Falling Of Cyclone Felleng Seen By NASA
NASA/Goddard Space Flight Center
Cyclone Felleng traveled through the Mozambique Channel during the week of Jan. 28, 2013 and emerged south into the Southern Indian Ocean where it transitioned into a cold core low pressure area. NASA’s TRMM satellite captured a look at the rainfall rates occurring in Felleng as it was making that transition on Feb. 1.
NASA’s Tropical Rainfall Measuring Mission (TRMM) satellite flew over Cyclone Felleng on Feb. 1 at 1648 UTC (11:48 a.m. EST) as it was exiting the Mozambique Channel and becoming extra-tropical. TRMM measured a small area of heavy rainfall east of the center of circulation where rainfall was occurring at 2 inches (50 mm per hour). Most of the precipitation wrapped from northeast to south to west of the center and was moderate, falling at a rate of 1.18 to 1.5 inches (30 to 40 mm) per hour. The northwestern quadrant had very little rainfall at the time of the TRMM overpass.
The Joint Typhoon Warning Center (JTWC) , the organization that forecasts tropical cyclones in the Southern Indian Ocean, issued their final advisory on Cyclone Felleng on Feb. 3 at 2100 UTC (4 p.m. EST). At that time, Felleng’s maximum sustained winds were near 40 knots (46 mph/74 kph. Felleng was located about 745 nautical miles (857 miles/1,380 km) south of La Reunion Island, near 33.4 South and 54.3 East. Felleng was moving to the south-southeast at 15 knots (17.2 mph/27.7 kph).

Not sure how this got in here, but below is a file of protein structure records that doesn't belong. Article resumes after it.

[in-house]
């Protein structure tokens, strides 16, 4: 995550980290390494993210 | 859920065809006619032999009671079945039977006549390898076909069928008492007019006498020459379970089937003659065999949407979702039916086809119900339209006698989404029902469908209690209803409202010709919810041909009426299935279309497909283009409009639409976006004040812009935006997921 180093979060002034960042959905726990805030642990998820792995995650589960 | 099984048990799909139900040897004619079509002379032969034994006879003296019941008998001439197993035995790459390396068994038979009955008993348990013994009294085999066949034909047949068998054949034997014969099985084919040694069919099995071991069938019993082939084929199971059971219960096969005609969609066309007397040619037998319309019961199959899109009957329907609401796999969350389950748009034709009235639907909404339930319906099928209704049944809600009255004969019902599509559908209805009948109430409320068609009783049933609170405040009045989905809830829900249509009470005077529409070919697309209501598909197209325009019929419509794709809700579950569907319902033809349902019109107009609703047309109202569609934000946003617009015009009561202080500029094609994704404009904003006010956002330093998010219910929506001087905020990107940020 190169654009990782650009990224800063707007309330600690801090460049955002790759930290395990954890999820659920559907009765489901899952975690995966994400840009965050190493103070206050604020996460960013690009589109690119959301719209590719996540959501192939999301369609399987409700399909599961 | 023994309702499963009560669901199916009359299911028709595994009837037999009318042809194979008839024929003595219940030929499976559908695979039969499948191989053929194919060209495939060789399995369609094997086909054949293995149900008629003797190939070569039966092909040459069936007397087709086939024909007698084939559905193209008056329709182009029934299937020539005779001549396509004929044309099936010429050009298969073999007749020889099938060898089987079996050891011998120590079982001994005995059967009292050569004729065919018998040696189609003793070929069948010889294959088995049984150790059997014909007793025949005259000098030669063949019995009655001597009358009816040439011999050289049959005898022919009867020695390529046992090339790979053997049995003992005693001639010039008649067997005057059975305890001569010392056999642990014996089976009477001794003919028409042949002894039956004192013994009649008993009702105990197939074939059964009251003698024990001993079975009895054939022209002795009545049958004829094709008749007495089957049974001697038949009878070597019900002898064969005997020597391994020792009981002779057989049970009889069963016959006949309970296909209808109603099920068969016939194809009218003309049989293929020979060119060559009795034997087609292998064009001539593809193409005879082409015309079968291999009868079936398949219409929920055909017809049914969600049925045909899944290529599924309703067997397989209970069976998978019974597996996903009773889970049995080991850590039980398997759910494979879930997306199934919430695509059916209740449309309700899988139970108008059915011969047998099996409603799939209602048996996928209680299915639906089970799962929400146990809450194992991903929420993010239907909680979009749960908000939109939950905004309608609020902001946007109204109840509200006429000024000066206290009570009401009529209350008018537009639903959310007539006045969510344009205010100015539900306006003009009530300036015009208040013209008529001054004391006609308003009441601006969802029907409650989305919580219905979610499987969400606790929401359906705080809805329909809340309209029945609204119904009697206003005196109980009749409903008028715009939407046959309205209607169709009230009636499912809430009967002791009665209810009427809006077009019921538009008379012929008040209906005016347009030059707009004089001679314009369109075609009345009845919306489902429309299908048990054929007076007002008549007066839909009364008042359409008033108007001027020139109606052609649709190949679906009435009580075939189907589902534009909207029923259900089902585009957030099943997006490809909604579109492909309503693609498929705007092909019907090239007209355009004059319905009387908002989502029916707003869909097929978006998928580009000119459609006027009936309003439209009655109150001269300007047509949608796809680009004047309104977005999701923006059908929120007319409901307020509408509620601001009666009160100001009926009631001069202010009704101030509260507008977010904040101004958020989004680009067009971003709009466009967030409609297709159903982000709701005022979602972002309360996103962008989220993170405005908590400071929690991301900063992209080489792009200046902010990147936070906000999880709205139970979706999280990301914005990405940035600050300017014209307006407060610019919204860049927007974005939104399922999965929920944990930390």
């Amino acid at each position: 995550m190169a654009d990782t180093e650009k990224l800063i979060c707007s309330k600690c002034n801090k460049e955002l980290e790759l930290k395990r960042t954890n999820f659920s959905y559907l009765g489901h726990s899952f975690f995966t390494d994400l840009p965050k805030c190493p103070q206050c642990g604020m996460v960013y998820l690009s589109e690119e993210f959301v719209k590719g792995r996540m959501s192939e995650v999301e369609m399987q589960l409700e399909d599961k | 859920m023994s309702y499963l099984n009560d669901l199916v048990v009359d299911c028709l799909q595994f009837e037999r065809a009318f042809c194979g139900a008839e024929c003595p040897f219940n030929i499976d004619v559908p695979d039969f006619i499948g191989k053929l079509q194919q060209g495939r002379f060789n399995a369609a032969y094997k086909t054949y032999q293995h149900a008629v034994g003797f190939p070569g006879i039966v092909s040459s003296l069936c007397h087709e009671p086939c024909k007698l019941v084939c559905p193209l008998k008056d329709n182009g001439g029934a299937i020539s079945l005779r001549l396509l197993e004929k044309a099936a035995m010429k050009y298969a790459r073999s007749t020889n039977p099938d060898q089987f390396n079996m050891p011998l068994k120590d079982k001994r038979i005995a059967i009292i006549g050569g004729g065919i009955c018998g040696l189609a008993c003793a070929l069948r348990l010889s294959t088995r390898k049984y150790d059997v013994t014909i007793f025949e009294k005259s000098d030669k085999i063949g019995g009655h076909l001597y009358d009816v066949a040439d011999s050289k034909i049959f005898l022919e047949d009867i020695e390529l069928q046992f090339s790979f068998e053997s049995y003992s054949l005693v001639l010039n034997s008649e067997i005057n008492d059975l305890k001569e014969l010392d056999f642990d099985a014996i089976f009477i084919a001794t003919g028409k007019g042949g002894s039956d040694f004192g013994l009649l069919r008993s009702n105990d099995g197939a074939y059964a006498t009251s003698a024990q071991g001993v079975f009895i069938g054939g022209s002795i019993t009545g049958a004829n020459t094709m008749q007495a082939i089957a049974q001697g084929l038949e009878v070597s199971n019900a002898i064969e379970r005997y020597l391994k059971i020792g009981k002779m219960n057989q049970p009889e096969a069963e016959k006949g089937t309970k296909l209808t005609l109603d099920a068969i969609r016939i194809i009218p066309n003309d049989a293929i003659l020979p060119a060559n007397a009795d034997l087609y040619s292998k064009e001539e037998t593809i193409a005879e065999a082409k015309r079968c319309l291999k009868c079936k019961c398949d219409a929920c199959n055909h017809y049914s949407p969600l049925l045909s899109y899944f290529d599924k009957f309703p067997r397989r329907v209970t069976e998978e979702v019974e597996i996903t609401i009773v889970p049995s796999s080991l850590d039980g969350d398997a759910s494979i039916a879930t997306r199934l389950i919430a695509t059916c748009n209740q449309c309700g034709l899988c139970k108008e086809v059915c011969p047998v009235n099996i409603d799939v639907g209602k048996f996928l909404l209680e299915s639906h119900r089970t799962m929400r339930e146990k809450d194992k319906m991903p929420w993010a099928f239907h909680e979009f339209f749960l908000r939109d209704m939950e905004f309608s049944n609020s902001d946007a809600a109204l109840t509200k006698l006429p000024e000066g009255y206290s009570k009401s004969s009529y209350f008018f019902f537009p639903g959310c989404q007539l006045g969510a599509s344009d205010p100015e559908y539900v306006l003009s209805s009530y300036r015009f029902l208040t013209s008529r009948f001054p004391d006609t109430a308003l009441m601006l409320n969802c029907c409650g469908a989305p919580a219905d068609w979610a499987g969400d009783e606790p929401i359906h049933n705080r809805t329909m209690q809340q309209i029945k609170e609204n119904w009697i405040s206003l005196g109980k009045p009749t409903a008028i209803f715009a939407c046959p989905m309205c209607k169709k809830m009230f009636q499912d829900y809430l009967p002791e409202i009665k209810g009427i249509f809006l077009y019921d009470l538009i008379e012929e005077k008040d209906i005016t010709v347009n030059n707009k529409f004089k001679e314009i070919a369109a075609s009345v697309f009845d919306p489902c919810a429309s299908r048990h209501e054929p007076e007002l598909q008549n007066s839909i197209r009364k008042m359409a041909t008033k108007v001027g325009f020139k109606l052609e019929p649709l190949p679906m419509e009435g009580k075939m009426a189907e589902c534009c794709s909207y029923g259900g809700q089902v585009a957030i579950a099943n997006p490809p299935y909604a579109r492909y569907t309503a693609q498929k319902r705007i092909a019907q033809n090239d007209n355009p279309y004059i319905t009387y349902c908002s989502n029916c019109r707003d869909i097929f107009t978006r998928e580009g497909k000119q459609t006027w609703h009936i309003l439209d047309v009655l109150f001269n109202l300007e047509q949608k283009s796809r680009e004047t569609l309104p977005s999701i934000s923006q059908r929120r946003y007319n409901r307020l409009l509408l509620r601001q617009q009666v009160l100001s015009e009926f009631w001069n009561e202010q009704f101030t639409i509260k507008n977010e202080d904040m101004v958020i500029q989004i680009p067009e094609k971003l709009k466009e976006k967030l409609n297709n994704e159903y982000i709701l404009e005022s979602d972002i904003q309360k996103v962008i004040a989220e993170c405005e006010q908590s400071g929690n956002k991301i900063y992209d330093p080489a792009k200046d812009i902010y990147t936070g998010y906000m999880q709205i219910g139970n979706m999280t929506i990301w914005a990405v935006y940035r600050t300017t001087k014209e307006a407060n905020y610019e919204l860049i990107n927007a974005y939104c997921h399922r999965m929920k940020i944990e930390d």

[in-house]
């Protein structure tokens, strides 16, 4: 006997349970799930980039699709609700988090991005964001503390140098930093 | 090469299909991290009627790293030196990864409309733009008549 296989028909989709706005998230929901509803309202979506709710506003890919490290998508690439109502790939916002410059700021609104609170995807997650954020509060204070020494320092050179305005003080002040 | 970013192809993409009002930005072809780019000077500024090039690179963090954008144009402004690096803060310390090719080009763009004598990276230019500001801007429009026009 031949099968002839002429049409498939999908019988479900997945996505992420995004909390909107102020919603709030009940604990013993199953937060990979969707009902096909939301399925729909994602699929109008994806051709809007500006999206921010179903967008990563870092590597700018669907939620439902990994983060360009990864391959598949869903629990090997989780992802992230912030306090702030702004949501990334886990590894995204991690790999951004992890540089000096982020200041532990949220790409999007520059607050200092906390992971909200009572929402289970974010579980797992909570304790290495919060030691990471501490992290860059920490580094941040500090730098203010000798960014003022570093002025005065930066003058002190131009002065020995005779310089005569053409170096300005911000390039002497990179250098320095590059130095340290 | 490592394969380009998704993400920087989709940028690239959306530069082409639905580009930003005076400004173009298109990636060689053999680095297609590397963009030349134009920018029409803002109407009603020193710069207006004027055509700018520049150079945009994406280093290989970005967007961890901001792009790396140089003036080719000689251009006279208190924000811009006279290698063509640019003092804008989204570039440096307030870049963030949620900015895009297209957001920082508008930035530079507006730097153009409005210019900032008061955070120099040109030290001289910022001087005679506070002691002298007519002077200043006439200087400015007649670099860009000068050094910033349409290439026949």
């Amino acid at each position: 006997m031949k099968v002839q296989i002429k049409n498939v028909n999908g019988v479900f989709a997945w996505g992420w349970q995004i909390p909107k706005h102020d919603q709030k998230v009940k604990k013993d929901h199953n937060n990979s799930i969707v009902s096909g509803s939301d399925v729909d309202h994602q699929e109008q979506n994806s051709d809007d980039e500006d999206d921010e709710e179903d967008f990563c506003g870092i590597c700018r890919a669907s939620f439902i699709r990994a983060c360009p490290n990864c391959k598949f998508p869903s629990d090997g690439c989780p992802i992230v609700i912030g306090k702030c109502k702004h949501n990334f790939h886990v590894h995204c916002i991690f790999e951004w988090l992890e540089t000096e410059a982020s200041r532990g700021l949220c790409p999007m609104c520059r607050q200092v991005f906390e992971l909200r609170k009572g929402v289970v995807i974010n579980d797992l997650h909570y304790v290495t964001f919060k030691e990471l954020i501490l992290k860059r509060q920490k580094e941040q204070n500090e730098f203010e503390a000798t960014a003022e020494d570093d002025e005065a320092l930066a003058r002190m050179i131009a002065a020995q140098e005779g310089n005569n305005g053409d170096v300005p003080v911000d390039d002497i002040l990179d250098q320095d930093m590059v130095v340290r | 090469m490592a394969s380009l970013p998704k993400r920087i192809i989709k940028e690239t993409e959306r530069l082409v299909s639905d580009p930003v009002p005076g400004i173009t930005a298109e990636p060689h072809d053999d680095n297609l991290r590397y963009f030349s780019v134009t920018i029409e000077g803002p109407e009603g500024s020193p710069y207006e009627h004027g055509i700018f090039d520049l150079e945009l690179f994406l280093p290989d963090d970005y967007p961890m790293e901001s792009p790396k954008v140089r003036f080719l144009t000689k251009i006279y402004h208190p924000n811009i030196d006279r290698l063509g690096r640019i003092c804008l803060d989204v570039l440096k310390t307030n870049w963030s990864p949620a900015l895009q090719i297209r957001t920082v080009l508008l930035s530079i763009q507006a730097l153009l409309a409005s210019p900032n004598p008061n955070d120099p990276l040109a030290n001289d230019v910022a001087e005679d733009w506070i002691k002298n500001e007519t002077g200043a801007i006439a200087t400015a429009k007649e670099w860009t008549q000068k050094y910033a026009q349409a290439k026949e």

By Monday, Feb. 4 at 0600 UTC Felleng had completed its extra-tropical transition, and the storm’s maximum sustained winds continued near 40 knots (46 mph/74 kph). Felleng’s center had moved to 31.1 south and 52.8 east, about 605 nautical miles (696.2 miles/1,120 km) south-southwest of La Reunion Island. Felleng continues to move south-southeast in the open waters of the Southern Indian Ocean where it is expected to dissipate in the next couple of days.